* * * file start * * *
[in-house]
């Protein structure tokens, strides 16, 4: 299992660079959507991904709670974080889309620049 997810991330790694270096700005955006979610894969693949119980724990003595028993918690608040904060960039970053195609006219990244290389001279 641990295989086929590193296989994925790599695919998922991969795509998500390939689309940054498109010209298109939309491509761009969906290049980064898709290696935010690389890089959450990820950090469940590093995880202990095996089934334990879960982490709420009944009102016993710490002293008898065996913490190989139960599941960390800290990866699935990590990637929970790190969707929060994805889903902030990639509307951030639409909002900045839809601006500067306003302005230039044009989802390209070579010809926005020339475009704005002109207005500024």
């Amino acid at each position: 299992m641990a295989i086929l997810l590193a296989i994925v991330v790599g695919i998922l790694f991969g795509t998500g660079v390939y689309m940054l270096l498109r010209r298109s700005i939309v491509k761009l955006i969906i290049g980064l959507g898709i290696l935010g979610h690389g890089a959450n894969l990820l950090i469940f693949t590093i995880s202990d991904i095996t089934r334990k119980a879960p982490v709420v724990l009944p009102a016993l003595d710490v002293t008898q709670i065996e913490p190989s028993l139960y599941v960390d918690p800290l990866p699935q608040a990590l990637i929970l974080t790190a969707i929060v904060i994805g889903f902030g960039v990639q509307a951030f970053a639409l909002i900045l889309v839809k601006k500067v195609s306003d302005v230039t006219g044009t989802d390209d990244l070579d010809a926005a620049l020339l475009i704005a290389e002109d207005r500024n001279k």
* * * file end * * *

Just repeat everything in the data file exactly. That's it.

[in-house]
């Protein structure tokens, strides 16, 4: 299992660079959507991904709670974080889309620049 997810991330790694270096700005955006979610894969693949119980724990003595028993918690608040904060960039970053195609006219990244290389001279 641990295989086929590193296989994925790599695919998922991969795509998500390939689309940054498109010209298109939309491509761009969906290049980064898709290696935010690389890089959450990820950090469940590093995880202990095996089934334990879960982490709420009944009102016993710490002293008898065996913490190989139960599941960390800290990866699935990590990637929970790190969707929060994805889903902030990639509307951030639409909002900045839809601006500067306003302005230039044009989802390209070579010809926005020339475009704005002109207005500024």
């Amino acid at each position: 299992m641990a295989i086929l997810l590193a296989i994925v991330v790599g695919i998922l790694f991969g795509t998500g660079v390939y689309m940054l270096l498109r010209r298109s700005i939309v491509k761009l955006i969906i290049g980064l959507g898709i290696l935010g979610h690389g890089a959450n894969l990820l950090i469940f693949t590093i995880s202990d991904i095996t089934r334990k119980a879960p982490v709420v724990l009944p009102a016993l003595d710490v002293t008898q709670i065996e913490p190989s028993l139960y599941v960390d918690p800290l990866p699935q608040a990590l990637i929970l974080t790190a969707i929060v904060i994805g889903f902030g960039v990639q509307a951030f970053a639409l909002i900045l889309v839809k601006k500067v195609s306003d302005v230039t006219g044009t989802d390209d990244l070579d010809a926005a620049l020339l475009i704005a290389e002109d207005r500024n001279k």